You know, you have those days (weeks, months) when you think you are the worst writer in the world and no one is ever going to publish you again. Or is that just me? Those weeks when you’ve gotten more rejections than acceptances, or worse, when you haven’t submitted anything in a long while and you start to wonder if you ever will again.
My last novel was published in 2018. I traditionally published my first few novels and self-published one. Both ways of publishing have their ups and downs, but I find it easier to publish with a publisher. However, my previous publisher is a niche publisher (LGBTQ press) and my latest works are not queer fiction so it’s back to square one in finding a publisher.
And sometimes, I worry I’ll never publish another novel. I have a couple completed ones, but querying is exhausting and draining to me, so I don’t tend to send them out. I don’t really want to self-publish, either. So, they languish and I think about them occasionally and then I stop thinking about them until the next time. Why is the business of writing so hard on a person’s mental health?
But recently, I’ve become more and more enamored with flash fiction and lately, I’ve been finding some success in short pieces. I’ve been published a few times this year and overall, I’ve felt my acceptance to rejection rate in 2021 has been stellar.
This week, though. THIS has been an amazing week. This is the kind of week a writer needs to have so they can hold on for the next few months.
It started at the beginning of the week when I went to the Bath flash fiction festival online. They do three contests during the day and all participants are encouraged to submit to them the day after the festival. I submitted a piece for the technical challenge, a contest that required writing a narrative in the form of a recipe. I won first place.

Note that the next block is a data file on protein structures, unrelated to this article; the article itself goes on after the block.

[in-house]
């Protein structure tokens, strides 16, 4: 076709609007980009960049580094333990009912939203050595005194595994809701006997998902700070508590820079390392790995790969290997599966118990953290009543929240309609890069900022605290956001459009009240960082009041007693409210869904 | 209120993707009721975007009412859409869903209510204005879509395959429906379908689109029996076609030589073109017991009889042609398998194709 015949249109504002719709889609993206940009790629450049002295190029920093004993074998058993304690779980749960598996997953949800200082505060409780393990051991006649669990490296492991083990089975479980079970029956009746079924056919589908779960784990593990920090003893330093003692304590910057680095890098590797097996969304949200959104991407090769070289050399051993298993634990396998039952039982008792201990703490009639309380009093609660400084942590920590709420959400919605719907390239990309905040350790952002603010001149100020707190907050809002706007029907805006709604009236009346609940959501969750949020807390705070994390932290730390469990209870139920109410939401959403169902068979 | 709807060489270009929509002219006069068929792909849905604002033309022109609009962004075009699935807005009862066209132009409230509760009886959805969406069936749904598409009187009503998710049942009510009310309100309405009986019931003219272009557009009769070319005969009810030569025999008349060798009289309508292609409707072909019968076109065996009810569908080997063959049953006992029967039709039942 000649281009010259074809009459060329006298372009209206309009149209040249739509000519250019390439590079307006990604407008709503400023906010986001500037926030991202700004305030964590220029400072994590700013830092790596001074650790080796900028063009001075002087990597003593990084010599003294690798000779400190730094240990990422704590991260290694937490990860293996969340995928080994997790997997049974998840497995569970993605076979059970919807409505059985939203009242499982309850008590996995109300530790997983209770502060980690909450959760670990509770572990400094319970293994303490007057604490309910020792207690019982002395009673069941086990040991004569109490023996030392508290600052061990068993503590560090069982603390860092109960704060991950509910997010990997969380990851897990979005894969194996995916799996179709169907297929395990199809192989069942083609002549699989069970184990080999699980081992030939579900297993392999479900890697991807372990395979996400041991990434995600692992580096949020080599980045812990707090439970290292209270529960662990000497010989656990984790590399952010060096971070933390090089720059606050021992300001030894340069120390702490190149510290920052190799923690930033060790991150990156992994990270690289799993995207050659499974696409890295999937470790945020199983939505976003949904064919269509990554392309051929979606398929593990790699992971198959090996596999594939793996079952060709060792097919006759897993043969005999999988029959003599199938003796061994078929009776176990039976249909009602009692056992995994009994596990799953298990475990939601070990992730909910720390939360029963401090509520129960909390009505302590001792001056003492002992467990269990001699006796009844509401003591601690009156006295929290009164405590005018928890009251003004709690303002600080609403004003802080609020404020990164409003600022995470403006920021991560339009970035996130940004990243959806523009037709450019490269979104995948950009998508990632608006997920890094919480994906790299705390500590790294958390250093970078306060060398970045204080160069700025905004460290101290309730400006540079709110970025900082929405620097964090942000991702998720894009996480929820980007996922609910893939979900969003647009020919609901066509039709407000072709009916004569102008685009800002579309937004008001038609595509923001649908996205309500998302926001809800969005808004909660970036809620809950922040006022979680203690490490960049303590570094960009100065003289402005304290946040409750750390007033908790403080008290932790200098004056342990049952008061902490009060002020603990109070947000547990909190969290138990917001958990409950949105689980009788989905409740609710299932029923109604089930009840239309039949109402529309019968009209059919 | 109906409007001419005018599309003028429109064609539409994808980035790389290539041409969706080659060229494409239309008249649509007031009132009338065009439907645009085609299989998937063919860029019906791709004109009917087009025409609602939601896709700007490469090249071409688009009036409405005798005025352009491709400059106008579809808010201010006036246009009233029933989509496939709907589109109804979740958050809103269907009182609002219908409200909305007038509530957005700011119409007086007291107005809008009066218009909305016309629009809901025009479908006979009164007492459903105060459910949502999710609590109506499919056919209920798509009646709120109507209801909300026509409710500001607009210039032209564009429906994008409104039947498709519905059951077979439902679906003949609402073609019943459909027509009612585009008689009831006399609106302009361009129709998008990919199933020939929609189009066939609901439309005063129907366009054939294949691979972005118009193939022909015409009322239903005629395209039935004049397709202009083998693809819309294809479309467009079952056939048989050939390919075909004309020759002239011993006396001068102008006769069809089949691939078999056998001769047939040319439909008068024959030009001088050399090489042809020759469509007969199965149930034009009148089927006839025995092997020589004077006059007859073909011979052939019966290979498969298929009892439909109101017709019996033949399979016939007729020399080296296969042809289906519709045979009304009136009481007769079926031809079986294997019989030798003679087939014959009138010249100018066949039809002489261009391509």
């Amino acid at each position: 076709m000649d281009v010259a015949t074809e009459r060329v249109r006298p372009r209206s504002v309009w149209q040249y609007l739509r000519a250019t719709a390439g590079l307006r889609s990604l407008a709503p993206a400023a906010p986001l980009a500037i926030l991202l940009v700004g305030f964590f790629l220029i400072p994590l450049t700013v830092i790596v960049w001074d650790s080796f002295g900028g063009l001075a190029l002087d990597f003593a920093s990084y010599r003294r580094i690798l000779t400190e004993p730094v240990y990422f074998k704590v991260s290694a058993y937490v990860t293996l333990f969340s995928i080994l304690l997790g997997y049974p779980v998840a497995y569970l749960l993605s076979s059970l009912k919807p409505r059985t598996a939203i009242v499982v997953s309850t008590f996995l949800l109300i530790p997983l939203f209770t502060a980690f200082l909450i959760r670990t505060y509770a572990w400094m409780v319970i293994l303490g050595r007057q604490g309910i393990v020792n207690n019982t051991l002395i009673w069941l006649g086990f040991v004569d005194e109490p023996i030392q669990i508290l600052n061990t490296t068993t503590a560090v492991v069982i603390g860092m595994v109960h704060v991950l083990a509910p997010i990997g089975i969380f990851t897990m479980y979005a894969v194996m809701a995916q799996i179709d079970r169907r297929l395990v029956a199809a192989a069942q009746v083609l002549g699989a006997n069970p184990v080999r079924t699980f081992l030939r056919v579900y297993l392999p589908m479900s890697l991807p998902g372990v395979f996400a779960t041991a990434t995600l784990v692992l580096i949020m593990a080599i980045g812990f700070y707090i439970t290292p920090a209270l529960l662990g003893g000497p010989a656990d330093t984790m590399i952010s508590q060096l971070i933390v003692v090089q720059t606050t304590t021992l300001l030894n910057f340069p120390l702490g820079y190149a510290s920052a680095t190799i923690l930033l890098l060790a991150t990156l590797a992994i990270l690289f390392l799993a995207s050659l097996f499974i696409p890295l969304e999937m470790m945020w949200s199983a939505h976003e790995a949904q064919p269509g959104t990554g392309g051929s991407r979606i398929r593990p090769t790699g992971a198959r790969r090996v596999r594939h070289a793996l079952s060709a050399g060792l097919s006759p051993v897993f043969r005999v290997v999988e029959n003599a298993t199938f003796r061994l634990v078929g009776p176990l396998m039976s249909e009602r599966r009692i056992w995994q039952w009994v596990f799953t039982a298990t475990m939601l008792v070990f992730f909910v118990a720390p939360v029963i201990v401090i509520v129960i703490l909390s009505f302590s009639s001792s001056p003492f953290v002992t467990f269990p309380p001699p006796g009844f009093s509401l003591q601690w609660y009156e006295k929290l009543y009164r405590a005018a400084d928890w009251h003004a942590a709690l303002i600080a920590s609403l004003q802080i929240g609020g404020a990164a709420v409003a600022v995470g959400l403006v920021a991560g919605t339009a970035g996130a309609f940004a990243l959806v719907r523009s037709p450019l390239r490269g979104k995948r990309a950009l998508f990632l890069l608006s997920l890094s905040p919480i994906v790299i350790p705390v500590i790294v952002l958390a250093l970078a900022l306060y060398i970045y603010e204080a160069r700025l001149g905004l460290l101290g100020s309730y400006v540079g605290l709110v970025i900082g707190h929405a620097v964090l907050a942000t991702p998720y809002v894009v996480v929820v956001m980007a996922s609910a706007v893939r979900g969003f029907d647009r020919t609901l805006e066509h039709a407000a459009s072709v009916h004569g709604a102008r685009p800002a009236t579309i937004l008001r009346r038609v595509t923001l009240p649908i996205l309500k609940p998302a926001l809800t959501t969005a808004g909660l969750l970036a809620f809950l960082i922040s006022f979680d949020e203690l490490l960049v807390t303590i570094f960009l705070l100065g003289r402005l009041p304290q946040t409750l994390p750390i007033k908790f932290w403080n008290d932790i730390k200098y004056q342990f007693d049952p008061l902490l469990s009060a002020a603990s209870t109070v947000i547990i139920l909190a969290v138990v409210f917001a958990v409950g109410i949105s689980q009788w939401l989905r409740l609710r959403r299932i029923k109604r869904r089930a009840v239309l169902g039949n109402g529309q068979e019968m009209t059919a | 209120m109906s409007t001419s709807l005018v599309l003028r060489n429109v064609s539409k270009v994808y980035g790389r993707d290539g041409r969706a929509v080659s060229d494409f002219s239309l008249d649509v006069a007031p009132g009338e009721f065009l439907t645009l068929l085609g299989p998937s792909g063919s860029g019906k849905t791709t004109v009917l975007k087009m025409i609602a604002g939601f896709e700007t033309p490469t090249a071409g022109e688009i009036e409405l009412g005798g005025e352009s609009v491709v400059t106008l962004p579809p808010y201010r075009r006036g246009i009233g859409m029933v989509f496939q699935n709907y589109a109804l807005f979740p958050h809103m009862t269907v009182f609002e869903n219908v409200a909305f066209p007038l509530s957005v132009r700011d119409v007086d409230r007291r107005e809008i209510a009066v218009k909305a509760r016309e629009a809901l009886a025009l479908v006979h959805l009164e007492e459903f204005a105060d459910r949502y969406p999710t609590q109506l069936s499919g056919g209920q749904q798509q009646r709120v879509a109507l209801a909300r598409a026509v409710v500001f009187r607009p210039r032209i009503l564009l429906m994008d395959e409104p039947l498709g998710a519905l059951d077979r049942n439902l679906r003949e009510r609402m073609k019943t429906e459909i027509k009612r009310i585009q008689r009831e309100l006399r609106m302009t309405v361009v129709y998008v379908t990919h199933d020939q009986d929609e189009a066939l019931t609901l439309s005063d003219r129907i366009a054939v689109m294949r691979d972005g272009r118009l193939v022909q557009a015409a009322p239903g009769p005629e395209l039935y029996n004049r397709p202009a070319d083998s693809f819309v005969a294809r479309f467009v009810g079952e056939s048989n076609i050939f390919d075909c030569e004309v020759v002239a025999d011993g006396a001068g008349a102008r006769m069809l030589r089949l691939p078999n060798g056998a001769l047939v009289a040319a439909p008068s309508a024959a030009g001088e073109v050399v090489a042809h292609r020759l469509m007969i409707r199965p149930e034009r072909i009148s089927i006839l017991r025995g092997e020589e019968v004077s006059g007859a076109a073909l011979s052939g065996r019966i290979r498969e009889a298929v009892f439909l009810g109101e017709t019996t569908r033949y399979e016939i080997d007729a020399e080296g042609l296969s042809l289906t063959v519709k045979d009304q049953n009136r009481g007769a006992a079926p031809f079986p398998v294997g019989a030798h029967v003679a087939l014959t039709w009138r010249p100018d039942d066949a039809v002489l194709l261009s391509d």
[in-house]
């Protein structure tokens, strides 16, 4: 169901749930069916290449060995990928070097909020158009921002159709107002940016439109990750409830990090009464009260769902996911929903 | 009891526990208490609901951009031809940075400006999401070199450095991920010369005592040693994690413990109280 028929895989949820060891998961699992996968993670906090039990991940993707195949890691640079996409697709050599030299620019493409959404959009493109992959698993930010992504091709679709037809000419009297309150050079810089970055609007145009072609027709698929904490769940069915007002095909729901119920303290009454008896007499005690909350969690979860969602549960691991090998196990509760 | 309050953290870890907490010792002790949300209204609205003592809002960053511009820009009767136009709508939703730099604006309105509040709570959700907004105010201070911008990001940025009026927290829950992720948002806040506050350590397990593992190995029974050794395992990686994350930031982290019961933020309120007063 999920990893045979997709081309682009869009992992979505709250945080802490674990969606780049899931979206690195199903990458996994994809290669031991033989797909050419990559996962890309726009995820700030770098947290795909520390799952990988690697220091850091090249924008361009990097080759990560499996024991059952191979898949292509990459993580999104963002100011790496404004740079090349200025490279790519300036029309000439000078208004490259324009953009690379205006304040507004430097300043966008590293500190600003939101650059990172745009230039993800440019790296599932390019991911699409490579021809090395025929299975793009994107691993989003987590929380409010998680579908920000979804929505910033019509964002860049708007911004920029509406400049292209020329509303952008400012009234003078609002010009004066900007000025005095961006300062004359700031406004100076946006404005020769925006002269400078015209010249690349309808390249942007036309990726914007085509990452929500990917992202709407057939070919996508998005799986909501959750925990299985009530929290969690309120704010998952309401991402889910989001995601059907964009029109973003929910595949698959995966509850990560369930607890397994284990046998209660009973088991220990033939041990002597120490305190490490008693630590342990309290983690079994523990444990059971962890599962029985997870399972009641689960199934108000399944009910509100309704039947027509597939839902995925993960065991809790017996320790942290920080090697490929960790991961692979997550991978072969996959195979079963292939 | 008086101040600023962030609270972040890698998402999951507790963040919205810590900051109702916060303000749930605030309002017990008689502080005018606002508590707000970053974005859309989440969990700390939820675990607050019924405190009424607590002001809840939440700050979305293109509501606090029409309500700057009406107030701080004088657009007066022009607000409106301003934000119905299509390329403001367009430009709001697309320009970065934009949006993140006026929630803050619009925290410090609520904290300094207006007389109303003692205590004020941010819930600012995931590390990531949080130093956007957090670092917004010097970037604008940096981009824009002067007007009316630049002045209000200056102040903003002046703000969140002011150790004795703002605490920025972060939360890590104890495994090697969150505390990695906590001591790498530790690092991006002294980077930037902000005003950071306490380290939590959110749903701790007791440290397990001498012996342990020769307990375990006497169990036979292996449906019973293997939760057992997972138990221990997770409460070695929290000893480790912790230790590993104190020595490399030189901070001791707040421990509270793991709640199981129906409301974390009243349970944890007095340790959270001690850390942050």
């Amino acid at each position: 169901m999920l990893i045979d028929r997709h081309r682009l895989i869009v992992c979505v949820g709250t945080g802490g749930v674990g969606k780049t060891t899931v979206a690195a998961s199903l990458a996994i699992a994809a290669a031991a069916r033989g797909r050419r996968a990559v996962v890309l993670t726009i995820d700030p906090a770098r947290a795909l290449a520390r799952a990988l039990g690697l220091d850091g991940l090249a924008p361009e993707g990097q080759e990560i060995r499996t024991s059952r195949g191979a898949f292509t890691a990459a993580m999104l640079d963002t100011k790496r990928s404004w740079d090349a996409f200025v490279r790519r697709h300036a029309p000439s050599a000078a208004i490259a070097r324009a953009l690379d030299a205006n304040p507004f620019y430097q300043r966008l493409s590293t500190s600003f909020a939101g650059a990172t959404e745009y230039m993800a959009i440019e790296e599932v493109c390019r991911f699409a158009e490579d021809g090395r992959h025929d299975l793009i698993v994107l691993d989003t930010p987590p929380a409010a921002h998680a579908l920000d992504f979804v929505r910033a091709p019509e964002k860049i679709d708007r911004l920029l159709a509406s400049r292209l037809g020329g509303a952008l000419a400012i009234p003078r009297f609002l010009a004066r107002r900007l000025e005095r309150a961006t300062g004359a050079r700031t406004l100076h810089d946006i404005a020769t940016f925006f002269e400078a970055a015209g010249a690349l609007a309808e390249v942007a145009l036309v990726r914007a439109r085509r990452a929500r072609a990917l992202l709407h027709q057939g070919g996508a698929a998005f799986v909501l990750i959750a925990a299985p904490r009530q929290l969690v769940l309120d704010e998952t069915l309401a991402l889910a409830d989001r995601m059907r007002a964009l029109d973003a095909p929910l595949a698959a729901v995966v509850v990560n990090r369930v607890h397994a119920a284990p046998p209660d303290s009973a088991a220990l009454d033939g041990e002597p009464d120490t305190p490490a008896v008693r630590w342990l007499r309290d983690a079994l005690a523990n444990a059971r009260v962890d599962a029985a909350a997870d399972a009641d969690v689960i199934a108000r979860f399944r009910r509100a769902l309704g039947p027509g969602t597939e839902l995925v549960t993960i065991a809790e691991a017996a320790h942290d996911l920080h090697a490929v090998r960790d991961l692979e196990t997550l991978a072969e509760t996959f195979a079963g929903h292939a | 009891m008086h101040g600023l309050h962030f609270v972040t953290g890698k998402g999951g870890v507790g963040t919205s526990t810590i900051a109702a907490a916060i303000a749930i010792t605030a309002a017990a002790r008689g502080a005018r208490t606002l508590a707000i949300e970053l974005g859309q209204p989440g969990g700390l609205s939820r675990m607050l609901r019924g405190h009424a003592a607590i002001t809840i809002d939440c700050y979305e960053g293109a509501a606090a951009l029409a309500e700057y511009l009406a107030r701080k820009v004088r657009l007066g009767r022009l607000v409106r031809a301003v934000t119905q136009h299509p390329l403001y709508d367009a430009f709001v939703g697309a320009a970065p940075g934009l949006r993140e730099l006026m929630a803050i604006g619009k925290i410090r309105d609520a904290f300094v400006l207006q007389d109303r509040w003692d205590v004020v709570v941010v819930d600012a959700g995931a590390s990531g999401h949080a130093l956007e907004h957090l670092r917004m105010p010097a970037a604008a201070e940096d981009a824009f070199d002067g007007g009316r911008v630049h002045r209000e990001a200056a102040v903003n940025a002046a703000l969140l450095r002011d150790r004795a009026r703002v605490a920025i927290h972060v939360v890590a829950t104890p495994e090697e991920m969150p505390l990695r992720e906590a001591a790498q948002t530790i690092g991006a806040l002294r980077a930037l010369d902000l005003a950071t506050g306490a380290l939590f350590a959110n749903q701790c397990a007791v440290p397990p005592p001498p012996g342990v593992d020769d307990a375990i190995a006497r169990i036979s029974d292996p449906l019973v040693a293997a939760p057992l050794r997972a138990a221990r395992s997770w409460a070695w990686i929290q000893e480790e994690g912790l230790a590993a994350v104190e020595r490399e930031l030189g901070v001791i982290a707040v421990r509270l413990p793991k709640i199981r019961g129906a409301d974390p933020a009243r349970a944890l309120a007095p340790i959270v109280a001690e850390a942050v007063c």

Later that week, I found out my 42-word short story was accepted into an anthology.
A couple days later, I found out The Daily Science Fiction will be publishing my short piece, “The Last Gay in the World.”
I was invited to submit several drabbles to a holiday anthology and those were accepted. That book can be found here.
And last night, I found out I won first place in the Wine Country Writer’s Festival fiction contest for my short story, “The Rhee Family Drugstore.”
This has been an incredible year of short and flash fiction publishing for a few reasons.
- It’s kept me writing. Even when I feel the novel writing thing is too much, I can still keep honing my craft with short pieces.
- The thrill of acceptance. There are so many contests and journals out there. I can enjoy the thrill of the acceptance without the long, excruciating wait of sending out a book to a publisher.
- The flash community is wonderful.
- All this writing of flash gave me an idea for an novella-in-flash, my recently completed work called, “The Clothes Make the Man,” which I will probably submit to a contest.
- I have honed the f*ck out of my craft! All this flash writing has given me a new appreciation for lyrical language, the economy of words, and the balance between revealing too much and not giving the reader enough. When or if I do go back to writing novels, I can’t help but think all this flash practice will be a great service.
Perhaps the most important thing to come out of this writing week of awesomeness is that you just have to keep trying in whatever way feels right to you. I think writers (or perhaps creators of any kind) all go through these periods when we think no one is reading our work, no one wants us to succeed, no one will ever appreciate us, and maybe we should just stop.
That’s normal. But it isn’t permanent. And maybe when I hit another plateau and I’m feeling sorry for myself and doubting my writing ability, I’ll pull up this blog and remember the thrill and excitement of how it felt to have a very good week.
We can hope.